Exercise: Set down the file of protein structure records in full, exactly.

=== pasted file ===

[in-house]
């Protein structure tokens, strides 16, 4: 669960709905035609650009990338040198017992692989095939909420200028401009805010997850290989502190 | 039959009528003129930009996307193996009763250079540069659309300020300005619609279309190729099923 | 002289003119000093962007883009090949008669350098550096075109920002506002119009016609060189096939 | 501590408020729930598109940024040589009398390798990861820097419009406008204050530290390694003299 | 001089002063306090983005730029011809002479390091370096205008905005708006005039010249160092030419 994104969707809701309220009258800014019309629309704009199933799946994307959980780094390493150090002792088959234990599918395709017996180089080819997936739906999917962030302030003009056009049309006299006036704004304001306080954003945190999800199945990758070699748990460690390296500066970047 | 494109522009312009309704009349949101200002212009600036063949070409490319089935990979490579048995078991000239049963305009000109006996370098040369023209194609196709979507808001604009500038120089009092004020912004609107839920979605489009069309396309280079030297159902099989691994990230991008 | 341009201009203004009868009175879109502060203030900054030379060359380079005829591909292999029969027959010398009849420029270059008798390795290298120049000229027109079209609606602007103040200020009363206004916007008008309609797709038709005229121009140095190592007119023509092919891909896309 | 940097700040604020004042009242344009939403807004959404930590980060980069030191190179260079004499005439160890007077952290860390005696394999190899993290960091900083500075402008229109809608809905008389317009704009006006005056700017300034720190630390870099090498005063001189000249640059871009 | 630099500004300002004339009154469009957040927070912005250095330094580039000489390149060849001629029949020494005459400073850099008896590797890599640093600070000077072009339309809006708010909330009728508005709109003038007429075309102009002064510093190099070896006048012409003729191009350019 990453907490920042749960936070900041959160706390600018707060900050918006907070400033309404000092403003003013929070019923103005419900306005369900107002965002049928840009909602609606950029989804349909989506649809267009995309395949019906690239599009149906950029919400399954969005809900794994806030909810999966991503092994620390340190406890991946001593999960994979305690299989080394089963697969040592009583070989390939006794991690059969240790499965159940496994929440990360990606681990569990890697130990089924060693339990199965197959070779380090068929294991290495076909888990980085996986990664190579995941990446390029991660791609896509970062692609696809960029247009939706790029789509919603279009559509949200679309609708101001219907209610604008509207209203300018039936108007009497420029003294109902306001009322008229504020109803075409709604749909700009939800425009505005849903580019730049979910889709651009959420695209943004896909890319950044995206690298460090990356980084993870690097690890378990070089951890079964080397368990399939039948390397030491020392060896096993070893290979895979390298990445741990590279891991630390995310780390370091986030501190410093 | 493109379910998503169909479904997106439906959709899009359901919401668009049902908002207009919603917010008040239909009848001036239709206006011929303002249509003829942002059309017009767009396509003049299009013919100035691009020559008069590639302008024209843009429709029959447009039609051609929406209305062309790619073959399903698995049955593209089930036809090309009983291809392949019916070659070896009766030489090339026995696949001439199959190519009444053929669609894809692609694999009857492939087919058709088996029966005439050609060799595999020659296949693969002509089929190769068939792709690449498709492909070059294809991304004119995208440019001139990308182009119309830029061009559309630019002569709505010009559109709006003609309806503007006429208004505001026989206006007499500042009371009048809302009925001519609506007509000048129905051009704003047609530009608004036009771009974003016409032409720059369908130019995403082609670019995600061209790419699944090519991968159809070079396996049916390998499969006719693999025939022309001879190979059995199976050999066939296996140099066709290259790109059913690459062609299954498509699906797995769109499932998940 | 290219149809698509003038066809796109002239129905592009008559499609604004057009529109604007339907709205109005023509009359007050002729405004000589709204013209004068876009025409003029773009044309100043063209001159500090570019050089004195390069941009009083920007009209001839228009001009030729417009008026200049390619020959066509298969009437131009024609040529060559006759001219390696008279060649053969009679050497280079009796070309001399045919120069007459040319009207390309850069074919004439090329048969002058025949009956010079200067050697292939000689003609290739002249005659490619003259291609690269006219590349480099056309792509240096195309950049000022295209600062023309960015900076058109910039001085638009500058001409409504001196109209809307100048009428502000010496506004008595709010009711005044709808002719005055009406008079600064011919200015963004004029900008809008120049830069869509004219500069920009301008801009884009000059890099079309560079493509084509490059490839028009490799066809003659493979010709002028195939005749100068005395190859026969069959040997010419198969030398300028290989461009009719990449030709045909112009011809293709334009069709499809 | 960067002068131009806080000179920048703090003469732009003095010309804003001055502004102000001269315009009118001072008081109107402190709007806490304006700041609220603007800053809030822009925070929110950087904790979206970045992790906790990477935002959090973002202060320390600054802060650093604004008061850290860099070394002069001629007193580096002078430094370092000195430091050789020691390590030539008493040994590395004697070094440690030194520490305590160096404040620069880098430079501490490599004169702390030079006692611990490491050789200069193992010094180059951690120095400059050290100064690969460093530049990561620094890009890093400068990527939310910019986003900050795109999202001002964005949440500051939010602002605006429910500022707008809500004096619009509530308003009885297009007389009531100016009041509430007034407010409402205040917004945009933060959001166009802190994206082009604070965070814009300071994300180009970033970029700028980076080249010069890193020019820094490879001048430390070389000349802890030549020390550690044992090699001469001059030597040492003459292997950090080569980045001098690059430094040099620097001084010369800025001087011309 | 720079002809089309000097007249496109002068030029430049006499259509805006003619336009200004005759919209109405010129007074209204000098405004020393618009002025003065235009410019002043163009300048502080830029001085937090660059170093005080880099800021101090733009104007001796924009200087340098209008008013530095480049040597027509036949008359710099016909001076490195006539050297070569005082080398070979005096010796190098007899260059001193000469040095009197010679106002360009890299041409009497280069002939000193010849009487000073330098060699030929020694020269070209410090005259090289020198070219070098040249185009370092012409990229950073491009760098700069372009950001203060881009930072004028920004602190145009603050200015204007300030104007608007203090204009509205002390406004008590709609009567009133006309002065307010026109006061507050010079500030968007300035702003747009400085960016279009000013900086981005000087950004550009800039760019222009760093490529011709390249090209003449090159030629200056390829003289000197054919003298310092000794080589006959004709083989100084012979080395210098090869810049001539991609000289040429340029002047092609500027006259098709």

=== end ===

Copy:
[in-house]
């Protein structure tokens, strides 16, 4: 669960709905035609650009990338040198017992692989095939909420200028401009805010997850290989502190 | 039959009528003129930009996307193996009763250079540069659309300020300005619609279309190729099923 | 002289003119000093962007883009090949008669350098550096075109920002506002119009016609060189096939 | 501590408020729930598109940024040589009398390798990861820097419009406008204050530290390694003299 | 001089002063306090983005730029011809002479390091370096205008905005708006005039010249160092030419 994104969707809701309220009258800014019309629309704009199933799946994307959980780094390493150090002792088959234990599918395709017996180089080819997936739906999917962030302030003009056009049309006299006036704004304001306080954003945190999800199945990758070699748990460690390296500066970047 | 494109522009312009309704009349949101200002212009600036063949070409490319089935990979490579048995078991000239049963305009000109006996370098040369023209194609196709979507808001604009500038120089009092004020912004609107839920979605489009069309396309280079030297159902099989691994990230991008 | 341009201009203004009868009175879109502060203030900054030379060359380079005829591909292999029969027959010398009849420029270059008798390795290298120049000229027109079209609606602007103040200020009363206004916007008008309609797709038709005229121009140095190592007119023509092919891909896309 | 940097700040604020004042009242344009939403807004959404930590980060980069030191190179260079004499005439160890007077952290860390005696394999190899993290960091900083500075402008229109809608809905008389317009704009006006005056700017300034720190630390870099090498005063001189000249640059871009 | 630099500004300002004339009154469009957040927070912005250095330094580039000489390149060849001629029949020494005459400073850099008896590797890599640093600070000077072009339309809006708010909330009728508005709109003038007429075309102009002064510093190099070896006048012409003729191009350019 990453907490920042749960936070900041959160706390600018707060900050918006907070400033309404000092403003003013929070019923103005419900306005369900107002965002049928840009909602609606950029989804349909989506649809267009995309395949019906690239599009149906950029919400399954969005809900794994806030909810999966991503092994620390340190406890991946001593999960994979305690299989080394089963697969040592009583070989390939006794991690059969240790499965159940496994929440990360990606681990569990890697130990089924060693339990199965197959070779380090068929294991290495076909888990980085996986990664190579995941990446390029991660791609896509970062692609696809960029247009939706790029789509919603279009559509949200679309609708101001219907209610604008509207209203300018039936108007009497420029003294109902306001009322008229504020109803075409709604749909700009939800425009505005849903580019730049979910889709651009959420695209943004896909890319950044995206690298460090990356980084993870690097690890378990070089951890079964080397368990399939039948390397030491020392060896096993070893290979895979390298990445741990590279891991630390995310780390370091986030501190410093 | 493109379910998503169909479904997106439906959709899009359901919401668009049902908002207009919603917010008040239909009848001036239709206006011929303002249509003829942002059309017009767009396509003049299009013919100035691009020559008069590639302008024209843009429709029959447009039609051609929406209305062309790619073959399903698995049955593209089930036809090309009983291809392949019916070659070896009766030489090339026995696949001439199959190519009444053929669609894809692609694999009857492939087919058709088996029966005439050609060799595999020659296949693969002509089929190769068939792709690449498709492909070059294809991304004119995208440019001139990308182009119309830029061009559309630019002569709505010009559109709006003609309806503007006429208004505001026989206006007499500042009371009048809302009925001519609506007509000048129905051009704003047609530009608004036009771009974003016409032409720059369908130019995403082609670019995600061209790419699944090519991968159809070079396996049916390998499969006719693999025939022309001879190979059995199976050999066939296996140099066709290259790109059913690459062609299954498509699906797995769109499932998940 | 290219149809698509003038066809796109002239129905592009008559499609604004057009529109604007339907709205109005023509009359007050002729405004000589709204013209004068876009025409003029773009044309100043063209001159500090570019050089004195390069941009009083920007009209001839228009001009030729417009008026200049390619020959066509298969009437131009024609040529060559006759001219390696008279060649053969009679050497280079009796070309001399045919120069007459040319009207390309850069074919004439090329048969002058025949009956010079200067050697292939000689003609290739002249005659490619003259291609690269006219590349480099056309792509240096195309950049000022295209600062023309960015900076058109910039001085638009500058001409409504001196109209809307100048009428502000010496506004008595709010009711005044709808002719005055009406008079600064011919200015963004004029900008809008120049830069869509004219500069920009301008801009884009000059890099079309560079493509084509490059490839028009490799066809003659493979010709002028195939005749100068005395190859026969069959040997010419198969030398300028290989461009009719990449030709045909112009011809293709334009069709499809 | 960067002068131009806080000179920048703090003469732009003095010309804003001055502004102000001269315009009118001072008081109107402190709007806490304006700041609220603007800053809030822009925070929110950087904790979206970045992790906790990477935002959090973002202060320390600054802060650093604004008061850290860099070394002069001629007193580096002078430094370092000195430091050789020691390590030539008493040994590395004697070094440690030194520490305590160096404040620069880098430079501490490599004169702390030079006692611990490491050789200069193992010094180059951690120095400059050290100064690969460093530049990561620094890009890093400068990527939310910019986003900050795109999202001002964005949440500051939010602002605006429910500022707008809500004096619009509530308003009885297009007389009531100016009041509430007034407010409402205040917004945009933060959001166009802190994206082009604070965070814009300071994300180009970033970029700028980076080249010069890193020019820094490879001048430390070389000349802890030549020390550690044992090699001469001059030597040492003459292997950090080569980045001098690059430094040099620097001084010369800025001087011309 | 720079002809089309000097007249496109002068030029430049006499259509805006003619336009200004005759919209109405010129007074209204000098405004020393618009002025003065235009410019002043163009300048502080830029001085937090660059170093005080880099800021101090733009104007001796924009200087340098209008008013530095480049040597027509036949008359710099016909001076490195006539050297070569005082080398070979005096010796190098007899260059001193000469040095009197010679106002360009890299041409009497280069002939000193010849009487000073330098060699030929020694020269070209410090005259090289020198070219070098040249185009370092012409990229950073491009760098700069372009950001203060881009930072004028920004602190145009603050200015204007300030104007608007203090204009509205002390406004008590709609009567009133006309002065307010026109006061507050010079500030968007300035702003747009400085960016279009000013900086981005000087950004550009800039760019222009760093490529011709390249090209003449090159030629200056390829003289000197054919003298310092000794080589006959004709083989100084012979080395210098090869810049001539991609000289040429340029002047092609500027006259098709």